Dudley then asked Harry to move his arm several more ways before stepping back and frowning at the instruction sheet. Finally, he pulled several sheets of copy paper from his back pocket that was covered in stationary diagrams and Dudley's messy scrawl. He compared them to Madam Pomfrey's parchment.
"Well?" Harry asked when he could stand Dudley's silence no longer.
Dudley studied him a moment, then said, "Your school nurse was right. We gotta start with the stretchiest band. You can't lift your arm very high and according to this exercise sheet Robert and I worked with last term, you should have progressed to the third band by now."
"What else did it say?"
Dudley consulted his papers. "Ice the injury for twenty minutes several times a day. Have you been doing that?"
Dudley harrumphed and rolled his eyes. "Well, I guess that's the difference between sports medicine and whatever you people call it." He handed the pages to Harry and walked over to select the rubber band he wanted. "You can read that stuff later. Let's get busy. I want to work out before breakfast."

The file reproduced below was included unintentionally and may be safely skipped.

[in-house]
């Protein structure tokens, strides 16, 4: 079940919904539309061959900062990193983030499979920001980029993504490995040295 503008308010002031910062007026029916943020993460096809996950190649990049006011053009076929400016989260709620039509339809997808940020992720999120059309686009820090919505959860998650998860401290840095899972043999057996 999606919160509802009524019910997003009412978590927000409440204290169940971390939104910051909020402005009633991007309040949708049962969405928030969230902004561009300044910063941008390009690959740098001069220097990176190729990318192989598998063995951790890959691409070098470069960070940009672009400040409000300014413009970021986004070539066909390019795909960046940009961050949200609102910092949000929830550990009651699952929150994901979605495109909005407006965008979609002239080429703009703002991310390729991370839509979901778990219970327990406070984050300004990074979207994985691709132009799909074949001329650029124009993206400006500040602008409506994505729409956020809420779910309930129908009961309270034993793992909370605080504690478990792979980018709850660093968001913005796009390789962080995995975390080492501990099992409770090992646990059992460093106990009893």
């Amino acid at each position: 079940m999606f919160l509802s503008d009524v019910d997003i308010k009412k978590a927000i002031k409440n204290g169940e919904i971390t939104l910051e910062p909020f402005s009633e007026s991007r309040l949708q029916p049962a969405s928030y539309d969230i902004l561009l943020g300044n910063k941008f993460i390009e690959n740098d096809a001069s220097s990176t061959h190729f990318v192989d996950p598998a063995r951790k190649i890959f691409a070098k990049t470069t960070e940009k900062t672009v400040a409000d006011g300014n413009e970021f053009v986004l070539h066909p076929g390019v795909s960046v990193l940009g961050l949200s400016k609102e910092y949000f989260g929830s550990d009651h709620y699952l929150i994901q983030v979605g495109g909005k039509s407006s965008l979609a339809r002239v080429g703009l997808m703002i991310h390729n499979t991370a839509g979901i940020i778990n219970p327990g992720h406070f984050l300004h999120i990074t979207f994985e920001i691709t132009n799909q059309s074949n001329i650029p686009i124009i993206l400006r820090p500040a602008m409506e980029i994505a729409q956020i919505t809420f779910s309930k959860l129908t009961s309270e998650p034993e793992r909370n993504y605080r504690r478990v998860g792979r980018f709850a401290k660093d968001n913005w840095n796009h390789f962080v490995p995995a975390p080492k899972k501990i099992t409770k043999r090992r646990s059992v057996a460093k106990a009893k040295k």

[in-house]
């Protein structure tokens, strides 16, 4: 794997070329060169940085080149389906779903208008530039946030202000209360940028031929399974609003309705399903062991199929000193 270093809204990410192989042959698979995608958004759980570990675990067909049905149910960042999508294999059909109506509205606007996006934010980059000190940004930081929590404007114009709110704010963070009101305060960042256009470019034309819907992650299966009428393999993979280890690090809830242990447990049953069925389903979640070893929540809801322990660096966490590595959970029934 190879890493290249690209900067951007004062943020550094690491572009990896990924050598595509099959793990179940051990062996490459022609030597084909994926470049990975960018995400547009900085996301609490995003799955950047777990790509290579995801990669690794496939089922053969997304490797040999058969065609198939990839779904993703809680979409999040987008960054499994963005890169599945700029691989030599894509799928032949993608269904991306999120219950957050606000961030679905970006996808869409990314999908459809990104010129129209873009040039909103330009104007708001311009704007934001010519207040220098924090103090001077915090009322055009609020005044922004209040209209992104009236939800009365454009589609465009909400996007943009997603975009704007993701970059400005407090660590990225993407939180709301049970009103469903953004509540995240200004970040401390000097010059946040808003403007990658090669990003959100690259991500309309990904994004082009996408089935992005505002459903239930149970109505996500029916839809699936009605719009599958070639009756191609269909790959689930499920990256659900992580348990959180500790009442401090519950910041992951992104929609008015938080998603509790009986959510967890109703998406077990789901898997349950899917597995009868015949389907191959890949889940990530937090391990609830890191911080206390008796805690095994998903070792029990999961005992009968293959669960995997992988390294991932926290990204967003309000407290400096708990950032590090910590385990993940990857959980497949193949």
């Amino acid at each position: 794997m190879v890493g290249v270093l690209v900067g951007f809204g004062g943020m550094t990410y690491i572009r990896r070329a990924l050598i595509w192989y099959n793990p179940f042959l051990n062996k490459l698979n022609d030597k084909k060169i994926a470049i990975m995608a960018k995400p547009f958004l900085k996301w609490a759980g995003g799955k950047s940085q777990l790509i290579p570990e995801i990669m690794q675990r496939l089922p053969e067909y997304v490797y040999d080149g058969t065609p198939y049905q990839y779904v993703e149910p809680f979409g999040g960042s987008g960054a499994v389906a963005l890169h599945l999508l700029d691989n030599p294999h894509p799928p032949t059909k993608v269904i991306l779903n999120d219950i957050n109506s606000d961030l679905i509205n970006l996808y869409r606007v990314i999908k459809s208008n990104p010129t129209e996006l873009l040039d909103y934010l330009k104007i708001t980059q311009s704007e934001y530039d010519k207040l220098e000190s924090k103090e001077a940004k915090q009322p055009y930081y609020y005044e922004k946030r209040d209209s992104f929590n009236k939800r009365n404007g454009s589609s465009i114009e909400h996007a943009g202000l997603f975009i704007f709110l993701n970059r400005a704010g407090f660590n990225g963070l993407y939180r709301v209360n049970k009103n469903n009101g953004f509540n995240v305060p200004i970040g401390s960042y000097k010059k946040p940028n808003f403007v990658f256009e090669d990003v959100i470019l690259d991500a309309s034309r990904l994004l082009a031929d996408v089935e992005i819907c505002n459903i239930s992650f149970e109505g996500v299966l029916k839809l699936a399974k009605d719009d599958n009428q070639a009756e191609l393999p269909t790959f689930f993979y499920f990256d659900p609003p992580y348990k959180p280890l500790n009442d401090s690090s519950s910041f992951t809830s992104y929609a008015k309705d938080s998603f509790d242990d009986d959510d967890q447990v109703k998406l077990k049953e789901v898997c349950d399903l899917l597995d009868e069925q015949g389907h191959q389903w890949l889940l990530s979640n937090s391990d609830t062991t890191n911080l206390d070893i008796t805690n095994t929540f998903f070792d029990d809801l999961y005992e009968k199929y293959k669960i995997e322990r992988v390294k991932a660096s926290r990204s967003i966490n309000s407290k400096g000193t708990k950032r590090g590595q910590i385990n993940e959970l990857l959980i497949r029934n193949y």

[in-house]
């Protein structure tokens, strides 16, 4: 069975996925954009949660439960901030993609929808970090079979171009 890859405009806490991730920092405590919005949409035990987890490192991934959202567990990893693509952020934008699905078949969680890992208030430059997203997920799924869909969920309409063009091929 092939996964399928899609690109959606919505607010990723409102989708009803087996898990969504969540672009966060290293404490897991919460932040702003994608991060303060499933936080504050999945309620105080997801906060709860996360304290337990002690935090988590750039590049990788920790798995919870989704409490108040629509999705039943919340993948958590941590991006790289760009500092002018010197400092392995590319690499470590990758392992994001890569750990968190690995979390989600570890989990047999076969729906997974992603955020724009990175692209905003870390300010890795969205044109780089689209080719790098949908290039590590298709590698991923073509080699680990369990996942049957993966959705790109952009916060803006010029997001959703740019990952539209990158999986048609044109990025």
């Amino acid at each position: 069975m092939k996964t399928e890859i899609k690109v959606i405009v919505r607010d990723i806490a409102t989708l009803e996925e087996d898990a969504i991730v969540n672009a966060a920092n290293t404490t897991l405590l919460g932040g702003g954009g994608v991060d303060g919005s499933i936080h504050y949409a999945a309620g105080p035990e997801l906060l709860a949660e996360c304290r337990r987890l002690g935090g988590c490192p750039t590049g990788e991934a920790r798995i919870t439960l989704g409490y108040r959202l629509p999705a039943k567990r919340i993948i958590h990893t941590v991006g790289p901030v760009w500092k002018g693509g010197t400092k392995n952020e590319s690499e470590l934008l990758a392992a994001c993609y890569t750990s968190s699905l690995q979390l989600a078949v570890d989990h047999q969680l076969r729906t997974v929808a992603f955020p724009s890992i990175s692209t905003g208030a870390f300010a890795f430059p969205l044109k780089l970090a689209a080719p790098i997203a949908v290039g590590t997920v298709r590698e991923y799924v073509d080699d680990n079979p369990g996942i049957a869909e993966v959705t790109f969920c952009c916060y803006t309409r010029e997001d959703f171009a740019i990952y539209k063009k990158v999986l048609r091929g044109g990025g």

They started working. It seemed strange to Harry that Dudley could be encouraging at all; he had expected his cousin to act almost like Professor Snape at his worst, sneering at his students' efforts. Instead, Dudley calmly talked his way through each exercise, making sure Harry did each one correctly. By the time they were done, Harry needed another shower, so Dudley left, telling him to come out to the garage when he was done.
Harry was amazed at what Dudley had set up at the back of the garage near the kitchen door. The floor of Dudley's exercise area was covered with a thick rubber mat. Harry bounced lightly on the balls of his feet as he took in the transformed area. Immediately to his left, a set of free weights sat lined up on a rack in front of an old mirror. Next to it a speed bag was attached to the wall. In the far corner was a weight-lifting bench complete with weight bar. Finally, an old punching bag hung from the rafters in the middle of the space. Dudley had stripped to the waist and donned a pair of boxing gloves. His concentration was intense as he slugged the bag. He looked up, grinning, as Harry leaned against the door jam.
"This is nice," Harry commented appreciatively. "When did you put all this up?"